One friend wound up in some bushes with no belt, pants around his knees ‘listening’ to music. The other was in hospital in a morphine induced coma. He was released the next day. He had been on anti-depressants and that fucked him up.
I can tell you its a very disturbing experience to take a drag on your ciggerate and find out you dont have one.. Or to talk to your brother about himself thinking he’s someone else… or having your friends come round to see how you are, having a long chat with them only to realize they are not there. I cannot remember it all as it was only three days ago and I can’t operate properly (its taken 2 hrs so far to write this because i cant see).
I do remeber trying to smoke my belt, throwing my cat in the bathtub, thinking my mum was Spike Milligan. The list goes on.”
“I am in my mid thirties and have tried many different things in my time (lsd, mescaline, mushrooms, etc. I would call myself experienced with hallucinogenic, which were always fun for me especially when I was younger. This experience was not one of those times. I must mention that I was trying to make a very light dose to just see what the effects would be. I did not intend to become incapacitated. Although I tried to document my experience exactly, I soon realized this was an impossibility. Here is what I do know.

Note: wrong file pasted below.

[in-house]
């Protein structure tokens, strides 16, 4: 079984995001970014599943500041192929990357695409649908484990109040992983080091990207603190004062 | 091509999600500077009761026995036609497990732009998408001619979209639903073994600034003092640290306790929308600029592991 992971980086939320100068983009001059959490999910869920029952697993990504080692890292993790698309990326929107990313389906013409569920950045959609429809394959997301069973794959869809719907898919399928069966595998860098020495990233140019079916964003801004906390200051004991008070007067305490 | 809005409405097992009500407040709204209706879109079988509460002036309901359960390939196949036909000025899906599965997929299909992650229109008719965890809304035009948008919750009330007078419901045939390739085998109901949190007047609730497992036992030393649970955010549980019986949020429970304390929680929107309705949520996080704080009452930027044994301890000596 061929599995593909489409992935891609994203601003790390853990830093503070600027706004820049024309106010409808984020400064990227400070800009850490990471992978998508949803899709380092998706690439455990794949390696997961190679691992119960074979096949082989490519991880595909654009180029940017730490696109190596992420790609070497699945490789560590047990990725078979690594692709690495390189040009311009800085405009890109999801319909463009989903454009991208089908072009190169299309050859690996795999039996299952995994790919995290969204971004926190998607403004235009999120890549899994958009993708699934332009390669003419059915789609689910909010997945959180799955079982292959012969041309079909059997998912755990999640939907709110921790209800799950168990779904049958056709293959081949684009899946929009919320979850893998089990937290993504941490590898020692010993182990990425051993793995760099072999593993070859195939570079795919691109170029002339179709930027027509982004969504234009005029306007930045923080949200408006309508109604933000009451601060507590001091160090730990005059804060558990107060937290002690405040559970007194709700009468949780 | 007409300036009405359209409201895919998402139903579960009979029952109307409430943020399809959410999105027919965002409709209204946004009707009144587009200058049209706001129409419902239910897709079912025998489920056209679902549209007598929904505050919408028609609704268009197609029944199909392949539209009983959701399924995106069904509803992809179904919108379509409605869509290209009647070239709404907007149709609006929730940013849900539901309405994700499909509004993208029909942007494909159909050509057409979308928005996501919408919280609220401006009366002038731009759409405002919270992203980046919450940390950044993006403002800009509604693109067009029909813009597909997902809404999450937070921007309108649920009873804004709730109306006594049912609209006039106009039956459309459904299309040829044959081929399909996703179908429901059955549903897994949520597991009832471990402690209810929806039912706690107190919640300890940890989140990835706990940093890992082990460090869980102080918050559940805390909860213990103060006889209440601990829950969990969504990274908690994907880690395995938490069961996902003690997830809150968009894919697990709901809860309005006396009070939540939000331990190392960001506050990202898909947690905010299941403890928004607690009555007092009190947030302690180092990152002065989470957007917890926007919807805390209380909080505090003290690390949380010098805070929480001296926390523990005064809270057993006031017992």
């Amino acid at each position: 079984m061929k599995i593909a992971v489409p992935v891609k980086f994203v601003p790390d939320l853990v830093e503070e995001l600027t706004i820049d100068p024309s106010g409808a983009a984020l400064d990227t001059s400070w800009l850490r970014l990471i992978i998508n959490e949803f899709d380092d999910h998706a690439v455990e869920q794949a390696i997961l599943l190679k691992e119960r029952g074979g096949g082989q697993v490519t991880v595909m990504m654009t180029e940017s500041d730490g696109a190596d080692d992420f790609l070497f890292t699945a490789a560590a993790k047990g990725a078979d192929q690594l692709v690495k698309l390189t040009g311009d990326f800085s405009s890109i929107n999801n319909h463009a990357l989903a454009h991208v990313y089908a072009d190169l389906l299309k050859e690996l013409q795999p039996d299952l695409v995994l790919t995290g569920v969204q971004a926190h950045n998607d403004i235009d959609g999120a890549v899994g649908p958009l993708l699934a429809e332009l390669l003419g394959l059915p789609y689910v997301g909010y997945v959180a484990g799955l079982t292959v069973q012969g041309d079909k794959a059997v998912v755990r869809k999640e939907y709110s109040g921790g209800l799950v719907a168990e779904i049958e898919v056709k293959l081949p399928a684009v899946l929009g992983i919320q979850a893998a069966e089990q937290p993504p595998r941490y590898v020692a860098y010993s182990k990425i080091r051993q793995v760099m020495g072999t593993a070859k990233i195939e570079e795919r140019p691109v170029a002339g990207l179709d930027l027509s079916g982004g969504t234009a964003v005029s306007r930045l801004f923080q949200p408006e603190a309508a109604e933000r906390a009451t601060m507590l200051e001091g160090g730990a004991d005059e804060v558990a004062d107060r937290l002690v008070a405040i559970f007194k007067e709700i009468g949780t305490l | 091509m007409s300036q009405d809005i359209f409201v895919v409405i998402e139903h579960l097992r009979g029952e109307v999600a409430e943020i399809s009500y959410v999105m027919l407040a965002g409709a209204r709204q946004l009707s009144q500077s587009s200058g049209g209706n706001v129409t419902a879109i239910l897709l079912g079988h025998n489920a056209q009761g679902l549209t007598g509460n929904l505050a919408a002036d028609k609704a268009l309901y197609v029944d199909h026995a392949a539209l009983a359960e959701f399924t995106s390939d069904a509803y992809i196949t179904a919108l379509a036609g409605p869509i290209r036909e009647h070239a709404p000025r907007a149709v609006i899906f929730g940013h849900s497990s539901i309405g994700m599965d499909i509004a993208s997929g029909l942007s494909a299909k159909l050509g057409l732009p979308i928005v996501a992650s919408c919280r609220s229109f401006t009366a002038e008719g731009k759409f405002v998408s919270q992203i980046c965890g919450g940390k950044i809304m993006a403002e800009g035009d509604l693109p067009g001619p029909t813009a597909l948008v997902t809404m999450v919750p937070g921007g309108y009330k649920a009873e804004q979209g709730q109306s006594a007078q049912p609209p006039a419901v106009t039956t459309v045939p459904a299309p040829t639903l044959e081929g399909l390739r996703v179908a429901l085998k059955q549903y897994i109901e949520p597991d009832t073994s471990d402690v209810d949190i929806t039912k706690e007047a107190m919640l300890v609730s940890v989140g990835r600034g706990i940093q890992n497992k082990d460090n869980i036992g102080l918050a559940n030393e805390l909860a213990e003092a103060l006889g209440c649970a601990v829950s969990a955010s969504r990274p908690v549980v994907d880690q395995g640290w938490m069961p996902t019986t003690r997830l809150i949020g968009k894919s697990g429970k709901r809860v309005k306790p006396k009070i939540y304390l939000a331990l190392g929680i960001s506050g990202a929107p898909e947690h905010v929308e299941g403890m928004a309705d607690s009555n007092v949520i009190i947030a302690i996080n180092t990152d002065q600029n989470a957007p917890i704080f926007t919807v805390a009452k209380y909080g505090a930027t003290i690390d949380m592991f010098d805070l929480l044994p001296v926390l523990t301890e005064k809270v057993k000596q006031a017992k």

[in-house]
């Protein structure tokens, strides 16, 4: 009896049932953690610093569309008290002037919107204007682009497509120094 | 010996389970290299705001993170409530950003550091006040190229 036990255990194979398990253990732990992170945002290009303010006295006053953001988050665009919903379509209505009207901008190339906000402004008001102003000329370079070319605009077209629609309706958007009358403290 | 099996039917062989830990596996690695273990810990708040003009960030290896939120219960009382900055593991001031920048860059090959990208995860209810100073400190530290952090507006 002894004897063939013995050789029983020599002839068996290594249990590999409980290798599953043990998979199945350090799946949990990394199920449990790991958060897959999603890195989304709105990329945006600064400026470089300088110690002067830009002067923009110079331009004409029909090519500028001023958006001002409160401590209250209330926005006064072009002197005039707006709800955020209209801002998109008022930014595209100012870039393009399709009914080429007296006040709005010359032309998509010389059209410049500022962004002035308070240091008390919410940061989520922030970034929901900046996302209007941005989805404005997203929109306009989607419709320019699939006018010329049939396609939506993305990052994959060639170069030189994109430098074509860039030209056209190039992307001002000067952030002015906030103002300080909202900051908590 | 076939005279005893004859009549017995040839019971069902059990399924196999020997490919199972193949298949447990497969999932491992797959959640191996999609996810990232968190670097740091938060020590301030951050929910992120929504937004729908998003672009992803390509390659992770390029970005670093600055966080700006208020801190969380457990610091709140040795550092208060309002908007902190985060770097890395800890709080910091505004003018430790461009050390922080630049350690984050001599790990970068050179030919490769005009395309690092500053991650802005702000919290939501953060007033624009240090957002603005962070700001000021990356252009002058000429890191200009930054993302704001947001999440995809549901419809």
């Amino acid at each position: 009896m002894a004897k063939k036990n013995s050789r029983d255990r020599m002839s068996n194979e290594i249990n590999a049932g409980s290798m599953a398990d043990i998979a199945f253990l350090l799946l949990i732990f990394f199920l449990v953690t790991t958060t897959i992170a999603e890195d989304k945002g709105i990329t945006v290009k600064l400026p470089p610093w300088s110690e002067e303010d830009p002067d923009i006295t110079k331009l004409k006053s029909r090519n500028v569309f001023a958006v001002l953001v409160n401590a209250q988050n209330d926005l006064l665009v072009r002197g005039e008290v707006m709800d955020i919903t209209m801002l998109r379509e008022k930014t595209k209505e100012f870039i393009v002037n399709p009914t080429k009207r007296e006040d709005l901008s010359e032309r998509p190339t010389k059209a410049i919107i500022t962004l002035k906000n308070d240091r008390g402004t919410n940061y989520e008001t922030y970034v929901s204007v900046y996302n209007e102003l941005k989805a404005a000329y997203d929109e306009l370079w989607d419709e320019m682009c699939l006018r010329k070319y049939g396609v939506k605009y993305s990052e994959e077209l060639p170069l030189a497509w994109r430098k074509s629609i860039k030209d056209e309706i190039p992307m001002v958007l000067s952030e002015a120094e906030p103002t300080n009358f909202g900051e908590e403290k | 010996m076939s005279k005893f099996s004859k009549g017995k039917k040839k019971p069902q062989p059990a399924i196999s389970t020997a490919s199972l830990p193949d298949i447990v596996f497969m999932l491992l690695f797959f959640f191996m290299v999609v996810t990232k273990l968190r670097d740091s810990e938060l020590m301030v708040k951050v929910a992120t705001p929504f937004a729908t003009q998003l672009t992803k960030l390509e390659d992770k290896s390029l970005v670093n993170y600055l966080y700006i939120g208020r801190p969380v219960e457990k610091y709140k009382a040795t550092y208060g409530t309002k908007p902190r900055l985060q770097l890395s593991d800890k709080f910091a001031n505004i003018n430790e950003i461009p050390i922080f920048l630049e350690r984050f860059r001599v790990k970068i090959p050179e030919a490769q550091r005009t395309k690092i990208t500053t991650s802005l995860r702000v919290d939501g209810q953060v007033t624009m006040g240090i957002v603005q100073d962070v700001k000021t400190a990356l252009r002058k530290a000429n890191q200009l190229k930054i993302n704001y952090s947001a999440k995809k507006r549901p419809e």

I boiled exactly 10 leaves about 6-8 inches long in 8 cups of water for 10 minutes. This was the first time with this plant and I didn’t want to overdo it. I took it off the burner and let it steep for a few minutes. As that was cooling I made a pitcher of really sweet tea from concentrated dry tea mix. Then I filled 20oz glass with ice and filled the cup halfway with tea. I then filled the rest of the glass with the leaf brew. I ended up using only about 6-8 oz of the brew.
I drank the tea all at once. It tasted quite nasty even though it was heavily sweetened. It only took me a few minutes. I then removed the leaves from the pot, threw them away, and the pot with the remaining brew back on the stove.